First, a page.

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  1. #1
    Rest In Peace Lindsay
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    Default LADIES ONLY Ñ is for Ñame

    Ñ is pronounced like the ni in onion or the ny in canyon. Ñame is thus pronounced ny-ah-may.

    Ñame is a staple Dominican vegetable and the English translation is yam, but it is not a sweet potato as I think yams are? The word is also used to describe someone who is a bit of an idiot! It cannot be said to be an attractive vegetable by any stretch of the imagination being brown and woody looking, and comes in a variety of shapes and sizes. In fact, ñame can become enormous, well over 100lbs, and there are all sorts of reports of monster ñames.

    When you cut it open it is white inside and to cook it you simply peel, cut into chunks and boil until soft.

    Ñame takes around 7-10 months to grow, and is often grown as an ornamental plant as well, due to the attractiveness of its leaves.

    It is the staple diet in Africa, where 95% of all ñame is grown, and is used in a dish called fufu, which provides 200 calories a day per person. However, because it is low in protein, in areas of high consumption children often suffer from a serious protein deficiency disease. In addition, although not scientifically proved, it is thought to contain a type of oestrogen and so is used as a natural menopausal supplement to reduce hot flushes.

    Although ñame can be simply boiled, it is used mostly in the Dominican Republic in the traditional dish known as sancocho, which literally means stew. I cook this by boiling beef in water with onions, garlic, lots of fresh coriander, salt and the proverbial maggi stock cube, for around 2 hours until it is very tender, then add root vegetables including lots of ñame, yautia, plantains for another hour. Sancocho is very popular at celebrations as it is easy to make loads.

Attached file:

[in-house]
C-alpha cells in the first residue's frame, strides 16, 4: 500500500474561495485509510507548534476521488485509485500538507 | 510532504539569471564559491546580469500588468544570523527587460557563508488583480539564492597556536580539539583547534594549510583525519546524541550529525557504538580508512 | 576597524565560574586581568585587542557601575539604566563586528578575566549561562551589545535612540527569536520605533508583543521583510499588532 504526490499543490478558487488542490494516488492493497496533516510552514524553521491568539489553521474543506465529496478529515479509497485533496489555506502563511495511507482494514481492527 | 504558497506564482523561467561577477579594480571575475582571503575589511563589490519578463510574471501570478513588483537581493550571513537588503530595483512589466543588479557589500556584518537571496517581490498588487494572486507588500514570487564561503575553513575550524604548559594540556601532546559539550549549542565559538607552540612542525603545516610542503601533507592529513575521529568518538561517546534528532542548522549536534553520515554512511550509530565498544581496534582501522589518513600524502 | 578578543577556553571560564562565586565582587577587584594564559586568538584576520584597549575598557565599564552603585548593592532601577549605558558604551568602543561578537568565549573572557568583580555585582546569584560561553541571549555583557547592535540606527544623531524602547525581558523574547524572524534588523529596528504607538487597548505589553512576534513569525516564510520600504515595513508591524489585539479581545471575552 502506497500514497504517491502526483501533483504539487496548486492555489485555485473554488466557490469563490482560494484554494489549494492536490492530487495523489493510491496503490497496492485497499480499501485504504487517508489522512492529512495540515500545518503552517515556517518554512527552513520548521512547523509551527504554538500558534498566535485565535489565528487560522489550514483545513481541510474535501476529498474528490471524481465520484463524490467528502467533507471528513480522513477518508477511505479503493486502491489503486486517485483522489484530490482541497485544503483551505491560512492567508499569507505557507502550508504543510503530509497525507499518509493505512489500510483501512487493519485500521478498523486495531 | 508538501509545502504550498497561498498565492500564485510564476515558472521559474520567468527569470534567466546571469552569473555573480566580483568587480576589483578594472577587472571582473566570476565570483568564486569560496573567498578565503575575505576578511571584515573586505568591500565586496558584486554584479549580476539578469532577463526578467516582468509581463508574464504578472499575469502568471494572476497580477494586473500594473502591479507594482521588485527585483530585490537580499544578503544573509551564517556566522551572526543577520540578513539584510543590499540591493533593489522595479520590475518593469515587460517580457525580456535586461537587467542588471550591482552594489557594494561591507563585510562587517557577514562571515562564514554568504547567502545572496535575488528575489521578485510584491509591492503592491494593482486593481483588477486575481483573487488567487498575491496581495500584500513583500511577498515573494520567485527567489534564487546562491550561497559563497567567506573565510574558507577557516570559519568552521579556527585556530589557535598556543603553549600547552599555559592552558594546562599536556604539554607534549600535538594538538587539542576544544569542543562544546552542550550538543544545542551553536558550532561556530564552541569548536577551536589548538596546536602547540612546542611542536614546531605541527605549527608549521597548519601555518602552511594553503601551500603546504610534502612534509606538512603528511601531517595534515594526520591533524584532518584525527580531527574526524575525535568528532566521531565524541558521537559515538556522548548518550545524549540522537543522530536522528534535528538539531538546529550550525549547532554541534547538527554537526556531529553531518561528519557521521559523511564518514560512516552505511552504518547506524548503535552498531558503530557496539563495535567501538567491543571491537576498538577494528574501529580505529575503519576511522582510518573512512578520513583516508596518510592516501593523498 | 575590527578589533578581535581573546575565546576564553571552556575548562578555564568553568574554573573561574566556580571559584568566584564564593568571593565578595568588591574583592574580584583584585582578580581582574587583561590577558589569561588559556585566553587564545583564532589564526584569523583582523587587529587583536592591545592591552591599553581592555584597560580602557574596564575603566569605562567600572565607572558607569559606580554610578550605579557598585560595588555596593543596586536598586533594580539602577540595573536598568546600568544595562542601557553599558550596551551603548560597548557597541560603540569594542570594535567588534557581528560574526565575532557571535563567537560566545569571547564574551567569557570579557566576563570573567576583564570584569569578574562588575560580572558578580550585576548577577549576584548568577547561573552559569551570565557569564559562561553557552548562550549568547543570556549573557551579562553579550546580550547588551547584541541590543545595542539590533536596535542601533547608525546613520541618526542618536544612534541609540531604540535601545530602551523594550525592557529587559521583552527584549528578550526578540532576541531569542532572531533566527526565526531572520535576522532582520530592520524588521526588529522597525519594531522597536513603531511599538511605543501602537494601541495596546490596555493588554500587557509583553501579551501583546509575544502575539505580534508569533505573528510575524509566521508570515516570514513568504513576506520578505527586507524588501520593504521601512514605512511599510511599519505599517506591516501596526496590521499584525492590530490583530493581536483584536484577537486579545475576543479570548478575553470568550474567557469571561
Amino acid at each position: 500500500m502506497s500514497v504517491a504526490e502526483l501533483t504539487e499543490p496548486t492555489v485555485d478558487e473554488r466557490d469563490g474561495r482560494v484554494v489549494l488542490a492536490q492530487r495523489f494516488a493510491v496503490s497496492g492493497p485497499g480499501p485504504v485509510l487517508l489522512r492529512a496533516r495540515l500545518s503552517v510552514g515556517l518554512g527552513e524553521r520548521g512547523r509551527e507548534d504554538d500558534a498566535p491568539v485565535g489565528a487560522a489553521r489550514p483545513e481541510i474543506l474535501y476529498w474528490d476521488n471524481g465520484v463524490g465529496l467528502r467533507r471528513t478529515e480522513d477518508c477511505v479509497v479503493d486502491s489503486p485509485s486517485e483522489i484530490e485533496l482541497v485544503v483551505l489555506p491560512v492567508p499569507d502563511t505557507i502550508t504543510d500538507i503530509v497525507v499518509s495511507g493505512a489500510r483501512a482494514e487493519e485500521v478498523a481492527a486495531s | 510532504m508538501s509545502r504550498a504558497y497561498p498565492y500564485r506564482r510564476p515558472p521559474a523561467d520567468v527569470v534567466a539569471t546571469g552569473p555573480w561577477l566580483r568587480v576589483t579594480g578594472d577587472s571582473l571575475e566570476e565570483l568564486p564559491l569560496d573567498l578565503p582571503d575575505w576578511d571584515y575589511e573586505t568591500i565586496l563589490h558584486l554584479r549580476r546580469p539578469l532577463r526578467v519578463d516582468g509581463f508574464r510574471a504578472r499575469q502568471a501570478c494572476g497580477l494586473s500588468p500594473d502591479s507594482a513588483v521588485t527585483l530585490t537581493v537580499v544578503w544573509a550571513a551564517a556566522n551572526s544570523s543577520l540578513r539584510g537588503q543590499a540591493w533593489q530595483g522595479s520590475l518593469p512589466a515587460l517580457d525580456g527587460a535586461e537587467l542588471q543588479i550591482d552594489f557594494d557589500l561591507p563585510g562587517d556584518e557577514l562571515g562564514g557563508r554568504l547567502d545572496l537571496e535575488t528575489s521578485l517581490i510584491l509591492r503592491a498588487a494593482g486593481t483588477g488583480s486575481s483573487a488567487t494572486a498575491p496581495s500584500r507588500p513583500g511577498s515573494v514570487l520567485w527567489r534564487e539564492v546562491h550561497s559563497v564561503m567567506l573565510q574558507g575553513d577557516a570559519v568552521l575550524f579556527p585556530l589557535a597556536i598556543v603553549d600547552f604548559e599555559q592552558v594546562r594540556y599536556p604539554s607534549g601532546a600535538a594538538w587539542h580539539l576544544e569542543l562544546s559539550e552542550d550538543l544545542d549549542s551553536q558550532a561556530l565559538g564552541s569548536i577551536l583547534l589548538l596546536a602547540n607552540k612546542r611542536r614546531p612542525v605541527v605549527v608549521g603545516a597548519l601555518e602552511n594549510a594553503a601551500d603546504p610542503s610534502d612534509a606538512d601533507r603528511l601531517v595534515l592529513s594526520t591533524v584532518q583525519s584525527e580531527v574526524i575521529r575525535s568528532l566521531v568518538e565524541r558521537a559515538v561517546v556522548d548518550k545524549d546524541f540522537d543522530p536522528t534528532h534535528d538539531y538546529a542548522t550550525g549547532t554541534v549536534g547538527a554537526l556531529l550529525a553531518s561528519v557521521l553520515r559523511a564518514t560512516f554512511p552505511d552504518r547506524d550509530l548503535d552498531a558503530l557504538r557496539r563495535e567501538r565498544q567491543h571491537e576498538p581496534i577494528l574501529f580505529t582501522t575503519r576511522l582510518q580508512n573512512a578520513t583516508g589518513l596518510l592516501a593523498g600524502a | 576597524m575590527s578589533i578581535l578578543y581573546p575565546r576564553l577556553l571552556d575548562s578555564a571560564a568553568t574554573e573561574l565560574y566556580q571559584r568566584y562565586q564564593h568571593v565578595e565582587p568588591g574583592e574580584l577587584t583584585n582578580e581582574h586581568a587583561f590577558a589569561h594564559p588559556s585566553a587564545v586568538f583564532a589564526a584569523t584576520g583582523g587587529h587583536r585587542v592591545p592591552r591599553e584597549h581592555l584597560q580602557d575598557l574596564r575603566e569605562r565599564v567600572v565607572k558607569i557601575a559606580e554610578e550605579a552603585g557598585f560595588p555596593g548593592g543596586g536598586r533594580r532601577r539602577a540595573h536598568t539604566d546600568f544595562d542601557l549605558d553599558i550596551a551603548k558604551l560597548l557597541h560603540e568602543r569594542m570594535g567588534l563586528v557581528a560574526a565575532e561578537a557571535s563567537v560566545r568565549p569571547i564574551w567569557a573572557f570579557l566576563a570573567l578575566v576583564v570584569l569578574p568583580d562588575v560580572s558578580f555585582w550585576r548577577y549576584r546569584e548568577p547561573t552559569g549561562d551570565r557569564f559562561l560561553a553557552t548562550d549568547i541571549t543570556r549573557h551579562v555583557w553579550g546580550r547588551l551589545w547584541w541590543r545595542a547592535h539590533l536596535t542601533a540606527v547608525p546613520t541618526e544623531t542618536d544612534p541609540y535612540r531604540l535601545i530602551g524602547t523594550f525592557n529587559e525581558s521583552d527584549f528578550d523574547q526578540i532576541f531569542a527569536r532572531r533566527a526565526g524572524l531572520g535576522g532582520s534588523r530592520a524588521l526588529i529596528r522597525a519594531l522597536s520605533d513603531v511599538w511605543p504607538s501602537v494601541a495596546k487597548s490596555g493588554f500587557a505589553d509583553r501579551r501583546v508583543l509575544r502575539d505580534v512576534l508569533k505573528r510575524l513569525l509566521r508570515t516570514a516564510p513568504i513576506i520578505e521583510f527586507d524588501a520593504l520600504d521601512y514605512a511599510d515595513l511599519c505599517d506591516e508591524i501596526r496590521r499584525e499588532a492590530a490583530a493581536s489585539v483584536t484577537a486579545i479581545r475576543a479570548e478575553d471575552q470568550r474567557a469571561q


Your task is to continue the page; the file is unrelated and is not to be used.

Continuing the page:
However, if you want to give it a try and make the authentic sancocho with seven types of meat, then check out the recipe here, from Aunt Clara's Dominican Cookbook.

    Matilda
    Moderator Ladies Only & North West Forums


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  3. #2
    Bronze
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    May 2006
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    ñaña: elder sister is my ñ word. This is the name of a charming Dominican woman who runs my favorite vegetable market in Sosua.

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  5. #3
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    Very few words actually begin with ñ. Not exclusively Dominican, but ñoño/ñoña/ñoñería - a bit like crybabyish or wimpish (m&f) and wimpishness - are great words. In certain countries ñoño means crap and in the DR ñoña also means pot belly.


    Moderator East Coast Forum

    www.DR1.com

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